Consumers are increasingly falling victim to scammers posing as professionals from financial and legal services, Citizens Advice has warned.
The charity said it had seen a 6% increase in reports of these scams this financial year at a median loss to victims of £330.
They now accounted for a fifth of all scams reported to Citizens Advice's Consumer Service.
Reported cases of investment scams - such as those involving cryptocurrency, binary option investments and holiday timeshares - had doubled compared with last year, it said.
Victims have reported fake websites claiming to offer cryptocurrency investments like Bitcoin and pretending that household names have endorsed the company, scammers posing as stockbrokers who ask potential investors to place bets on whether phoney shares will rise or fall within a certain date, and criminals who promise to buy back timeshare memberships for an advanced fee.
Scammers have also posed as bogus solicitors, often striking during a property exchange and asking for the funds to be diverted to their bank account instead.
The charity is urging victims to "speak up" to break the stigma of what it believes is an under-reported crime.
Citizens Advice chief executive Gillian Guy said: "Fraudsters are using new technology to peddle old tricks, posing as trustworthy professionals with persuasive offers.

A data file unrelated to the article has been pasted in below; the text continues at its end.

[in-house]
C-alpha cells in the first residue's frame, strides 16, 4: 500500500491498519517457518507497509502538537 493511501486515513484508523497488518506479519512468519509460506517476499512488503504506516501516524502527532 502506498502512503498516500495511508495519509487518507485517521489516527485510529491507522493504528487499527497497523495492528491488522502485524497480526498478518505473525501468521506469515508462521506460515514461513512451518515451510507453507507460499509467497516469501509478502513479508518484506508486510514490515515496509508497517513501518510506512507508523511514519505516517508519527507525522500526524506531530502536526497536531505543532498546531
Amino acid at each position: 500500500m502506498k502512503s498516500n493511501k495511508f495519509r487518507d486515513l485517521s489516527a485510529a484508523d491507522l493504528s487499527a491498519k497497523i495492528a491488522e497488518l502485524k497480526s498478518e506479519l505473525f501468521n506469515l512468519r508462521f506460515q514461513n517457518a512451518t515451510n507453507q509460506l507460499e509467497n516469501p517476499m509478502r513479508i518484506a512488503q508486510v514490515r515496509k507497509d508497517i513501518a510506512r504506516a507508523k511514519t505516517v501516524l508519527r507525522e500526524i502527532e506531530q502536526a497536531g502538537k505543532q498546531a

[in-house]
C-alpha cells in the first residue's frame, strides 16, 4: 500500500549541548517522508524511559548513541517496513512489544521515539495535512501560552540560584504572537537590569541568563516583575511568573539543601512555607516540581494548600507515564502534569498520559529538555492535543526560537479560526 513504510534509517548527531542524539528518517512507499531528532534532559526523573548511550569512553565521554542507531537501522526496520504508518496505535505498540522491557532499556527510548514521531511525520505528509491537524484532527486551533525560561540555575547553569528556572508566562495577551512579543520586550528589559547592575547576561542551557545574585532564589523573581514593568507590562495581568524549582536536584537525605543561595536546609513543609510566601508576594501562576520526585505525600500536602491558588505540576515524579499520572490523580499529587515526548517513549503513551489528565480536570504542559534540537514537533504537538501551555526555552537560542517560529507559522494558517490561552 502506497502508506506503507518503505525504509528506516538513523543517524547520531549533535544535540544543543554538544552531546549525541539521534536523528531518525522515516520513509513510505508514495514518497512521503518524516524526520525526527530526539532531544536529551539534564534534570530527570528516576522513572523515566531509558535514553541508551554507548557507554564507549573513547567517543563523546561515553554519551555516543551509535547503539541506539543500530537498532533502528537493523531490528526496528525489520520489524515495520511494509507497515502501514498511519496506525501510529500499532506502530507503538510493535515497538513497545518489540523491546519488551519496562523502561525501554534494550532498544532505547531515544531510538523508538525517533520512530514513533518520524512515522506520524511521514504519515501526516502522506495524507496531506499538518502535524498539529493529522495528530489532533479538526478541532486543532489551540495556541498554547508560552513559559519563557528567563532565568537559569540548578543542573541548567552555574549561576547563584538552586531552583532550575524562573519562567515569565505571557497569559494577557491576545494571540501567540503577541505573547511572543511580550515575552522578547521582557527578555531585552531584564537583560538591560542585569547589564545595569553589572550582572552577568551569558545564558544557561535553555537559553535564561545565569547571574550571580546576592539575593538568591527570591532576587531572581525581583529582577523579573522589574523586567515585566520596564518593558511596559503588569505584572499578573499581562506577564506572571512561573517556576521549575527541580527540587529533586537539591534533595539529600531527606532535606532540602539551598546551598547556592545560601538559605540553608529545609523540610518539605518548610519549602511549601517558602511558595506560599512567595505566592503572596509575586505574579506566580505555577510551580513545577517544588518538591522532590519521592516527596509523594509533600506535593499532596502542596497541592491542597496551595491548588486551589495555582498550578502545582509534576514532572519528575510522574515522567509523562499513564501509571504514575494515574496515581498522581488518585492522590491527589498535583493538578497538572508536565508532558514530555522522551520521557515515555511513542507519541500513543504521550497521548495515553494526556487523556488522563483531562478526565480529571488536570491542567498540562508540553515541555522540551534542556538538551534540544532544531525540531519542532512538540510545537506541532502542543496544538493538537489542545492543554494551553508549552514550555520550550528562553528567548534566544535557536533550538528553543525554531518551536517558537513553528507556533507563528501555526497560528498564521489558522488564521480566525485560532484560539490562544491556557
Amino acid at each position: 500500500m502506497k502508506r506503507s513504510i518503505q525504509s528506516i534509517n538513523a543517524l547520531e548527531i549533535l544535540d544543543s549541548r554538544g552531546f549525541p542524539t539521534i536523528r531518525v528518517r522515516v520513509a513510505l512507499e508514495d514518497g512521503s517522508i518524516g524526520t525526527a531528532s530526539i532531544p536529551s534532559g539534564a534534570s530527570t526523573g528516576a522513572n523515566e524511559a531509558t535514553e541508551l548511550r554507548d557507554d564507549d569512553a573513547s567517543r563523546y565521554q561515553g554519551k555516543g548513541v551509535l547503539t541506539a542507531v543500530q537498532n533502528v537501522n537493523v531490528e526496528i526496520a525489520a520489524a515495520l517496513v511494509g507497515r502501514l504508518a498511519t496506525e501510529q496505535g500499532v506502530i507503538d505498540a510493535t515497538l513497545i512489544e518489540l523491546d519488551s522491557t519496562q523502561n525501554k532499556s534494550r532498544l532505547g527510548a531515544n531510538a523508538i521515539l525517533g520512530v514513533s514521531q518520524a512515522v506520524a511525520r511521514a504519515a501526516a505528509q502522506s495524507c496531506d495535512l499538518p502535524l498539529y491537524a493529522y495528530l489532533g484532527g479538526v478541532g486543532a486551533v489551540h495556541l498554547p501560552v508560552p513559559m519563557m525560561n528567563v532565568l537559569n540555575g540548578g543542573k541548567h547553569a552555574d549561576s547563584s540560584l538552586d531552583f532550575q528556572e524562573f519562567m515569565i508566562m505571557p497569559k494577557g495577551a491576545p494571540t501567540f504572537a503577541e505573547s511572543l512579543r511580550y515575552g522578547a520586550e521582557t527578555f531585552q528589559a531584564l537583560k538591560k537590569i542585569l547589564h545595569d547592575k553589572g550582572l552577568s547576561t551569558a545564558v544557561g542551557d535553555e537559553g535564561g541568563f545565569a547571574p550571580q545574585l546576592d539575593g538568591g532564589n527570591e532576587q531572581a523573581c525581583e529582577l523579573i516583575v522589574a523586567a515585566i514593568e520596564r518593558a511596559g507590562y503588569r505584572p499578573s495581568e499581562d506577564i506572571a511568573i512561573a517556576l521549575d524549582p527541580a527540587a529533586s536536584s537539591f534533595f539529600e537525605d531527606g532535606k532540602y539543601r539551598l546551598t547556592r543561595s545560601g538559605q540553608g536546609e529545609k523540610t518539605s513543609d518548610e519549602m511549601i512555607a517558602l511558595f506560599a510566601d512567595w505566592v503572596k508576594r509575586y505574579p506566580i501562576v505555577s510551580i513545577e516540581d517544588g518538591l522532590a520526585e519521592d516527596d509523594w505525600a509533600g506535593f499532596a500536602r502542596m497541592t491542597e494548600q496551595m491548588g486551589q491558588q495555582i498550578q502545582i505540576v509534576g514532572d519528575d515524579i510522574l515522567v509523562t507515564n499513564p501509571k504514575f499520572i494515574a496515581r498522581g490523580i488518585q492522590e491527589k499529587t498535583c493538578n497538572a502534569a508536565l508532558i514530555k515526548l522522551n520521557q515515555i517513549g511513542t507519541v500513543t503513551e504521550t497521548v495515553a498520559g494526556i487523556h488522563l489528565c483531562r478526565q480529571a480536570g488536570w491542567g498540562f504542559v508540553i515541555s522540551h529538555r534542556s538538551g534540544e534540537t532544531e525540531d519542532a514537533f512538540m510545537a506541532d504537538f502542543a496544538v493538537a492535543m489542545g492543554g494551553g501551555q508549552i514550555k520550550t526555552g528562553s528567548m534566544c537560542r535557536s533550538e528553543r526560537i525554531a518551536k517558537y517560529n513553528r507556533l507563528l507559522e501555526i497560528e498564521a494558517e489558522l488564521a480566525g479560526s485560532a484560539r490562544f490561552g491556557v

"Anyone can fall victim to these sophisticated scams, but all too often it's the victim rather than the scammer who is left feeling sheepish. This isn't right.
"So this year we want to break down the stigma around these serious crimes, which are targeted across all levels of society, yet remain under-reported."
Consumer minister Andrew Griffiths said: "Scams like these can have devastating financial and personal costs to those affected.
"Anyone can fall victim, young or old, which is why I am pleased to work with Citizens Advice to break the stigma and encourage people to speak up."
Martin Lewis, the founder of MoneySavingExpert.com who is currently suing Facebook for defamation after false adverts featuring him appeared on the site, said: "Scam ads have exploded across social media platforms over the last year.
"They look extremely professional and often use well-known faces to try and add legitimacy - the scum behind these ads are happy to target the vulnerable, unsuspecting or trusting. But they are sophisticated, anyone can be caught out."
Tips on how to avoid a scam:
- Be suspicious if you're contacted out of the blue, even if it's from a name you recognise.
- Don't be rushed - you never need to make a decision straight away.
- If it sounds too good to be true, it probably is.
- Be wary if you're asked to pay in an unusual way (such as vouchers).
- Never send money to someone you have never met.
- Never give out your bank details unless you are certain you can trust the person contacting you.
- Walk away from job ads that ask for money in advance.
- Genuine computer firms do not make unsolicited phone calls to help you fix your computer.
- Suspect a scam? Hang up, wait five minutes to clear the line or use another phone to call.
- Persuasive sales patter? Just say: "No thank you."
- Don't suffer in silence - speak out about scams.